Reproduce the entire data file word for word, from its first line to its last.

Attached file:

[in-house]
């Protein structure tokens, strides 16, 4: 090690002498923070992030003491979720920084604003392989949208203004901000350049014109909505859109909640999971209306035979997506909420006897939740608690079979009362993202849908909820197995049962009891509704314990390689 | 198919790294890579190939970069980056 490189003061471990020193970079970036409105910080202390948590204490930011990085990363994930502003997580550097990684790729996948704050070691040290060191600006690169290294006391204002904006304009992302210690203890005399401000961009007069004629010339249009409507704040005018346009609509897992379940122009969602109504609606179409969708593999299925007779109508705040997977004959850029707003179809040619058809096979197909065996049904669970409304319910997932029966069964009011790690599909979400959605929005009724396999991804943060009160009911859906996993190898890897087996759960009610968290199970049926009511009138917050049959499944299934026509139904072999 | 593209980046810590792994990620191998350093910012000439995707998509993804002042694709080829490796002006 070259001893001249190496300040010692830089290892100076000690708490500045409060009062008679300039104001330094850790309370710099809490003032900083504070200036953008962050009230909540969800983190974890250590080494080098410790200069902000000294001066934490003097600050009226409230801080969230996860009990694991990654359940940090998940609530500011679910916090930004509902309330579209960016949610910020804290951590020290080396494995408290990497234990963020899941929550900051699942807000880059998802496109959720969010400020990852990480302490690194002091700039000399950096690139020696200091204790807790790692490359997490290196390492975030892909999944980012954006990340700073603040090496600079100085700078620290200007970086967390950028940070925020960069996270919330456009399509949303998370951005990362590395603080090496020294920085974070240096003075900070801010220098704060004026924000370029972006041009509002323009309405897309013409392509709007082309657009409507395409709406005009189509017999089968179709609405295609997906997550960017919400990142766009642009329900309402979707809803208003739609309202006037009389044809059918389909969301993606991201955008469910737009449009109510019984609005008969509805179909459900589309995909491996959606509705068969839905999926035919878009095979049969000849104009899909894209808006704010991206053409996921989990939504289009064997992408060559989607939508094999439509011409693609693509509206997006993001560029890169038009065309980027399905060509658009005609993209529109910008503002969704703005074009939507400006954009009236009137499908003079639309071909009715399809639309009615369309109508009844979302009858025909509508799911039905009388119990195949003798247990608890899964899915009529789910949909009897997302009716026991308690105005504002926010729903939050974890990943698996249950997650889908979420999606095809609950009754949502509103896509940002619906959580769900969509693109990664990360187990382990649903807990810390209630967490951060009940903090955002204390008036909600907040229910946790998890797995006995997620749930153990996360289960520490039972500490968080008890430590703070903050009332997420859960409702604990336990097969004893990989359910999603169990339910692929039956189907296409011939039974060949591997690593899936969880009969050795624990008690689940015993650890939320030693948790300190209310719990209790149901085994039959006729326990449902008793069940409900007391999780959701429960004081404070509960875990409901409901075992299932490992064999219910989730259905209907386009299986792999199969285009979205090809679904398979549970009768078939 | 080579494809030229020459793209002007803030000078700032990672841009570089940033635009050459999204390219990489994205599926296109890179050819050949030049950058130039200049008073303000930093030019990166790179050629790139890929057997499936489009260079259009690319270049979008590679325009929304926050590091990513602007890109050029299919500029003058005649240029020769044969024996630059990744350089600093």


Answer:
[in-house]
């Protein structure tokens, strides 16, 4: 090690002498923070992030003491979720920084604003392989949208203004901000350049014109909505859109909640999971209306035979997506909420006897939740608690079979009362993202849908909820197995049962009891509704314990390689 | 198919790294890579190939970069980056 490189003061471990020193970079970036409105910080202390948590204490930011990085990363994930502003997580550097990684790729996948704050070691040290060191600006690169290294006391204002904006304009992302210690203890005399401000961009007069004629010339249009409507704040005018346009609509897992379940122009969602109504609606179409969708593999299925007779109508705040997977004959850029707003179809040619058809096979197909065996049904669970409304319910997932029966069964009011790690599909979400959605929005009724396999991804943060009160009911859906996993190898890897087996759960009610968290199970049926009511009138917050049959499944299934026509139904072999 | 593209980046810590792994990620191998350093910012000439995707998509993804002042694709080829490796002006 070259001893001249190496300040010692830089290892100076000690708490500045409060009062008679300039104001330094850790309370710099809490003032900083504070200036953008962050009230909540969800983190974890250590080494080098410790200069902000000294001066934490003097600050009226409230801080969230996860009990694991990654359940940090998940609530500011679910916090930004509902309330579209960016949610910020804290951590020290080396494995408290990497234990963020899941929550900051699942807000880059998802496109959720969010400020990852990480302490690194002091700039000399950096690139020696200091204790807790790692490359997490290196390492975030892909999944980012954006990340700073603040090496600079100085700078620290200007970086967390950028940070925020960069996270919330456009399509949303998370951005990362590395603080090496020294920085974070240096003075900070801010220098704060004026924000370029972006041009509002323009309405897309013409392509709007082309657009409507395409709406005009189509017999089968179709609405295609997906997550960017919400990142766009642009329900309402979707809803208003739609309202006037009389044809059918389909969301993606991201955008469910737009449009109510019984609005008969509805179909459900589309995909491996959606509705068969839905999926035919878009095979049969000849104009899909894209808006704010991206053409996921989990939504289009064997992408060559989607939508094999439509011409693609693509509206997006993001560029890169038009065309980027399905060509658009005609993209529109910008503002969704703005074009939507400006954009009236009137499908003079639309071909009715399809639309009615369309109508009844979302009858025909509508799911039905009388119990195949003798247990608890899964899915009529789910949909009897997302009716026991308690105005504002926010729903939050974890990943698996249950997650889908979420999606095809609950009754949502509103896509940002619906959580769900969509693109990664990360187990382990649903807990810390209630967490951060009940903090955002204390008036909600907040229910946790998890797995006995997620749930153990996360289960520490039972500490968080008890430590703070903050009332997420859960409702604990336990097969004893990989359910999603169990339910692929039956189907296409011939039974060949591997690593899936969880009969050795624990008690689940015993650890939320030693948790300190209310719990209790149901085994039959006729326990449902008793069940409900007391999780959701429960004081404070509960875990409901409901075992299932490992064999219910989730259905209907386009299986792999199969285009979205090809679904398979549970009768078939 | 080579494809030229020459793209002007803030000078700032990672841009570089940033635009050459999204390219990489994205599926296109890179050819050949030049950058130039200049008073303000930093030019990166790179050629790139890929057997499936489009260079259009690319270049979008590679325009929304926050590091990513602007890109050029299919500029003058005649240029020769044969024996630059990744350089600093």